In the past few days, two people who look a bit different than what is expected joined the ranks of late night television.  George Lopez, a Latino man, is now on Monday through Thursday on TBS, while Wanda Sykes, an African-American lesbian, will appear Saturday nights on Fox.  Their shows are called Lopez Tonight and The Wanda Sykes Show, respectively.  But has anything really changed?

     Lopez, according to the show's press packet, is trying to make his series more audience interactive and fluid, drawing from Arsenio Hall as an influence.  To be honest, though it was slightly more edgy (Eva Longoria Parker danced on a stripper pole and audience members tested racist stereotypes), it didn't seem that much different than any other late night show.  He did ditch the desk, and he also asked the audience for questions, but the tone was fairly mild, and many of the traditional conventions were there.  The biggest difference was the cheering audience, but that seemed reminiscent of a daytime show, think Oprah.  Lopez is supposedly going for a party atmosphere, but he is clearly working under a set of restraints that keep him from straying too far off the beaten path.  Either that, or perhaps just the first episode was.  After all, he has said that shows may begin with a performance rather than a monologue from time to time.  In full disclosure, I admit I've never found the man funny, and his show underwhelmed me.  Other than the couple of things mentioned, it seemed like more of the same with a Latino face.  Or faces, as his guests included Carlos Santana and Parker.

     Sykes, on the other and, showed no sign of the leash.  While airing on Fox, she freely went after Fox News, and her sidekick is a drag queen.  Of course, her show is significantly different than Lopez's.  Hers is a combination of standup and humorous conversations with celebrities.  It could easily have aired on Comedy Central, fitting right in with Jon Stewart and Stephen Colbert with her biting political commentary.  In fact, a surprisingly large portion of the show concerned her talking about President Obama.  Her humor is quite edgy.  One entire segment involved her trying to make sex toys go green.  Guests got to sit and drink alcohol while chatting at her long table, all of them appearing at once.  I highly recommend tuning in, as I often found myself chuckling out loud.  It truly is a new, fresh show.  On top of all that, Sykes is working double duty right now, as she continues as one of the leads in CBS's The New Adventures of Old Christine.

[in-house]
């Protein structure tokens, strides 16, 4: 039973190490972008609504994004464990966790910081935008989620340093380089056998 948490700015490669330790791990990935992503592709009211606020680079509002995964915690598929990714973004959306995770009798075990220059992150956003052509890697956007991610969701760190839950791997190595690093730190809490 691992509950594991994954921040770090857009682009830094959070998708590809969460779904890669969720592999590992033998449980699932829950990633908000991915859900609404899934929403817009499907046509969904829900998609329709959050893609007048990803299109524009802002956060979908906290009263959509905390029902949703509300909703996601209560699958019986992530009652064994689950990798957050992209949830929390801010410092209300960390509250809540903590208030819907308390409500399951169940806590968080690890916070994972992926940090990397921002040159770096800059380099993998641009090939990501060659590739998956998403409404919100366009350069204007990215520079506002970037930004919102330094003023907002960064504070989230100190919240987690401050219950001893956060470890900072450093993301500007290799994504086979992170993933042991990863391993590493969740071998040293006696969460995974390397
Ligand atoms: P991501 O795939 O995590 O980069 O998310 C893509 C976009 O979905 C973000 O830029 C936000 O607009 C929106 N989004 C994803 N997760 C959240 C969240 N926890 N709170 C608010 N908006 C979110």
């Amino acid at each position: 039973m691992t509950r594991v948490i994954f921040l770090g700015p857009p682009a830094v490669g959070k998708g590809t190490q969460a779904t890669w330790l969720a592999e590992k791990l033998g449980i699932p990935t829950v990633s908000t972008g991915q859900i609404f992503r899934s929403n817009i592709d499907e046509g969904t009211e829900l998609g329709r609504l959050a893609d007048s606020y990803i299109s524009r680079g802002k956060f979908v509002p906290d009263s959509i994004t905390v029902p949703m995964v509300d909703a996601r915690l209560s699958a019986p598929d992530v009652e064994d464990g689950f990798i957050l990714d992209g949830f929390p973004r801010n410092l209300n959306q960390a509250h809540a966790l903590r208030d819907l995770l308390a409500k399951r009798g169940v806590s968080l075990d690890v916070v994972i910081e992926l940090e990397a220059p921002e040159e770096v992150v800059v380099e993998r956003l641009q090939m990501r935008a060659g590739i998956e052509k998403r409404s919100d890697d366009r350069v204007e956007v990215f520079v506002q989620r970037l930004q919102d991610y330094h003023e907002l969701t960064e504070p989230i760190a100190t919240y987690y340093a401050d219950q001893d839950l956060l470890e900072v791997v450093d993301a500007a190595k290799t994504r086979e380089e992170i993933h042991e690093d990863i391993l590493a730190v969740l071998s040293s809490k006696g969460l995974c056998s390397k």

Thursday, November 5, 2009

V is for ?

     The pilot for ABC's new V was vexing.  I say that, because it was impossible to tell if the series is going to be any good or not.  Pilots can often be decieving, and this one puzzled me.  I am not a fan of the original version, so I can't compare, only write about impressions from the one hour that ABC aired Tuesday.
     On one hand, there was the great cast, led by Elizabeth Mitchell (Lost) and including two Firefly / Serenity veterans (Morena Baccarin and the always fantastic Alan Tudyk), as well as other television stars such as Joel Gretsch (The 4400) and Scott Wolf (Party of Five, The Nine).  It also had wonderful special effects, hints of a mysterious backstory, and potential intrigue.

     On the other, it had cheesiness out the wazoo.  TWO priests assigned to a church that has "stood empty for years", save for a handful of bums?  With the nationwide shortage of clergy, I can't see one such priest staying there, or even the church staying open, let alone two, and it looks well kept up and clean.  Then Elizabeth Mitchell just happened to find her son in the busy city swarming with people?  And speaking of her character, why didn't she notice that Alan Tudyk was ready to give up three seconds after smashing into the shed, despite being a trained FBI agent?  It makes sense to the viewer, because of his twist later, but as far as she knows, he is her loyal partner.  Would the feds really give up that easily?  Even I knew that there had to be some secret trap door down to a basement.  Duh!  I also count casting Smallville's wooden Supergirl, Laura Vandervoot, as a misstep.